Figure 2: Mean (solid lines) and standard deviation (dashed lines) of the muscular activity of biceps brachii and brachioradialis from all subjects during elbow flexion in (A) neutral, (B) pronated, and (C) supinated hand position.
Mentions: The acquired and processed sEMG data of biceps brachii and brachioradialis were assigned over measured elbow joint angles and analyzed in the range between 0 and 120° during concentric elbow flexion. The mean (solid lines) and standard deviation (dashed lines) of all subjects were calculated for both muscles in different hand positions, shown in Figure 2. Examining the muscular activity normalized to MVC, there are obvious differences in muscular coordination pattern during pronated elbow flexion in comparison to supinated and neutral hand position. As in pronated, the muscular activity of brachioradialis is constantly higher than in supinated and neutral hand position whereas the percentage activity of biceps brachii is nearly the same in all hand positions. The muscular activity of both muscles is constantly on the same level and slightly increasing with elbow joint angle in supinated and neutral hand position.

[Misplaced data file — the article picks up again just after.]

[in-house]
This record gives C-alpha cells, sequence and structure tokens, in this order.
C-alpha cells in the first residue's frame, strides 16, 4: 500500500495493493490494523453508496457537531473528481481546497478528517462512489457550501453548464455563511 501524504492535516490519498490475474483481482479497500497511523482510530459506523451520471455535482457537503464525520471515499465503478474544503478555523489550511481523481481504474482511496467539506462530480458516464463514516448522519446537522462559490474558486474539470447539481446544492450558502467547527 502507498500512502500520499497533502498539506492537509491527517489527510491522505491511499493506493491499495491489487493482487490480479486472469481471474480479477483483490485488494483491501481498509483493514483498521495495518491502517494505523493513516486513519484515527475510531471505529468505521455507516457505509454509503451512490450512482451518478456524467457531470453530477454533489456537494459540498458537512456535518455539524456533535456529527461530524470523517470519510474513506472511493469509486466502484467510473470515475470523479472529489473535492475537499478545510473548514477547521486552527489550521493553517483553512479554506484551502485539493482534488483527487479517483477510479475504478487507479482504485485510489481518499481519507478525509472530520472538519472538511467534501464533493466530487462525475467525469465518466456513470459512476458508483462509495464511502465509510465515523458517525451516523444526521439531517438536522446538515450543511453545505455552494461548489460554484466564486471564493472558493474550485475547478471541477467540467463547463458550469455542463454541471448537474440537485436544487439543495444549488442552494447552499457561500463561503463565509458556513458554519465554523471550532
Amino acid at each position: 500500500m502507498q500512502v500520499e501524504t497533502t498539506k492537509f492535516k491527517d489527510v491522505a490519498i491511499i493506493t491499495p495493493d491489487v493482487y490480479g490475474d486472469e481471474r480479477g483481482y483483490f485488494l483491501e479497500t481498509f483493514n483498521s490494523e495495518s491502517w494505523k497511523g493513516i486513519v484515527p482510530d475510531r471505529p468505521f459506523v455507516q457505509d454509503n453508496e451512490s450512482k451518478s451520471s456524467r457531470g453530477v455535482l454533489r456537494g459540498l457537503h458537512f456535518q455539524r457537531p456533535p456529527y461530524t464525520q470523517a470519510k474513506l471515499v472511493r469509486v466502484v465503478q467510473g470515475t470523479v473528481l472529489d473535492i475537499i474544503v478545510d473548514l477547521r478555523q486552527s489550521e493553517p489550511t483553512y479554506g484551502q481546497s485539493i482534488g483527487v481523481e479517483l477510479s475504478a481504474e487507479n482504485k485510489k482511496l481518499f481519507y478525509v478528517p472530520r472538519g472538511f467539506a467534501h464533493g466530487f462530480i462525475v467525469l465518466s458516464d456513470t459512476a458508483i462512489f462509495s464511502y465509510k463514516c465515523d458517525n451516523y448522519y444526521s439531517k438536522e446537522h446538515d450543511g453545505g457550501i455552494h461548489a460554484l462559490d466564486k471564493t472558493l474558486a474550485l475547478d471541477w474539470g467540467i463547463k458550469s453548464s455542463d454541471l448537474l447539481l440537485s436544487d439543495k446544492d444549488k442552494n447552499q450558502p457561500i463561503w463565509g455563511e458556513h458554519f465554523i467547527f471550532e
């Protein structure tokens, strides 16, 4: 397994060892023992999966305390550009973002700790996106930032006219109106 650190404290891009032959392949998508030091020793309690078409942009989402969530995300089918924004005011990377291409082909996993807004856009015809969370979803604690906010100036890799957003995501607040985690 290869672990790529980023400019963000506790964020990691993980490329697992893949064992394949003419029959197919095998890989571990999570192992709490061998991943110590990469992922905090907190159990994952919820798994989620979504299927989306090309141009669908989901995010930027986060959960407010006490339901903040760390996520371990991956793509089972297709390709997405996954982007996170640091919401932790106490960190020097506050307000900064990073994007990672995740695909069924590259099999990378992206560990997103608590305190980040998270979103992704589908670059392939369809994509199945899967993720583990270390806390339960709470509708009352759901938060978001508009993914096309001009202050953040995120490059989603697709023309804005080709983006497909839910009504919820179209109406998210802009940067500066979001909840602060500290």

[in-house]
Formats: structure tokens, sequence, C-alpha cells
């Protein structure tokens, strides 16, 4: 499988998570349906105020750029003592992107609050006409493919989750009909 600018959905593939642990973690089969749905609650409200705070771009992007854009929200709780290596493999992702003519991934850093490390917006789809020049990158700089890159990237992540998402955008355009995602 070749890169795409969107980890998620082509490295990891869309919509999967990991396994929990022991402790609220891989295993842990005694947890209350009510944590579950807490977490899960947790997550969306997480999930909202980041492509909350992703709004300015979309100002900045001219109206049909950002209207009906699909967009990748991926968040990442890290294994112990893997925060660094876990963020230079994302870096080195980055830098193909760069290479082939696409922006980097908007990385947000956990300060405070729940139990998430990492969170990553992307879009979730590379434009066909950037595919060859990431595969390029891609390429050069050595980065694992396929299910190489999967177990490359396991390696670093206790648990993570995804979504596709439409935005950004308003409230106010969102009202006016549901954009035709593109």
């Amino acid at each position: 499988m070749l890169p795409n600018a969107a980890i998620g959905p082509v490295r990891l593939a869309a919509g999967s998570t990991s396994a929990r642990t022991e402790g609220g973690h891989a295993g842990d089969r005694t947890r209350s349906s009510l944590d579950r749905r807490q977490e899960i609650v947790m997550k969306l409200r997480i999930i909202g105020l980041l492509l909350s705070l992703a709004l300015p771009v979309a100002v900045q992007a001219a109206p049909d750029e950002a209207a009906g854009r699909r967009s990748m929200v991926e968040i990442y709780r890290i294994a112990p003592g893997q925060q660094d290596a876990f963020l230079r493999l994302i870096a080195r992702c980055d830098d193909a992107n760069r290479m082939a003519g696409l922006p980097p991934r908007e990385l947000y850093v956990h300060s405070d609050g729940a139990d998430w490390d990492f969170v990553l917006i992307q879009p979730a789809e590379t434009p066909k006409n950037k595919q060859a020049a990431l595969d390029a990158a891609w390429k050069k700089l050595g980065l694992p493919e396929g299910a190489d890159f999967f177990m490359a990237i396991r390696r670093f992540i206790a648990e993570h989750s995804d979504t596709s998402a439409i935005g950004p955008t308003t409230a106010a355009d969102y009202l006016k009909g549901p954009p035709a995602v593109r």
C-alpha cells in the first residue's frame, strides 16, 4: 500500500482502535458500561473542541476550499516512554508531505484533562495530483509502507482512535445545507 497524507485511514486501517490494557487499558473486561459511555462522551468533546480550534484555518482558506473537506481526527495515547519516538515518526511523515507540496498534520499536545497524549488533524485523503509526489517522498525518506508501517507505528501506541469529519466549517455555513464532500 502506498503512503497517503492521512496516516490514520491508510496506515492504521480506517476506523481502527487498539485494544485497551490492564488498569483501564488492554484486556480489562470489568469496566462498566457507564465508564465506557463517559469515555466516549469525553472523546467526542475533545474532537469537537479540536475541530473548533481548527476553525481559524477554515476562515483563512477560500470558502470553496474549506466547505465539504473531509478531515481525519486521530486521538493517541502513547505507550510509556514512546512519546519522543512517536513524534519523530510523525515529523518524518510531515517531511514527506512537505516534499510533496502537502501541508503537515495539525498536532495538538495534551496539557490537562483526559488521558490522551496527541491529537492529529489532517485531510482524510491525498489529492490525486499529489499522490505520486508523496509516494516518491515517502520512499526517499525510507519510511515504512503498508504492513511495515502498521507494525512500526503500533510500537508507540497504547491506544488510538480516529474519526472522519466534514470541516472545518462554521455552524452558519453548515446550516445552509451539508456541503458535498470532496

Bottom Line: Normalized to MVC the sEMG amplitudes of both muscles contributing to elbow flexion movements were compared in pronated, supinated, and neutral hand position over elbow joint angle.Significant differences in the contribution of brachioradialis were found in pronated hand position compared to supinated and neutral hand position while the muscular activity of biceps brachii shows no significant changes in any hand position.In conclusion, a statistical significant dependency of the inter-muscular coordination between biceps brachii and brachioradialis during elbow flexion with respect to hand position has been observed depending on a biomechanical disadvantage of biceps brachii.

View Article: PubMed Central - PubMed

Affiliation: Department of Rehabilitation and Prevention Engineering, Institute of Applied Medical Engineering, RWTH Aachen University Aachen, Germany ; German Research School for Simulation Sciences, Joint Graduate School of RWTH Aachen University and Forschungszentrum Jülich Jülich, Germany.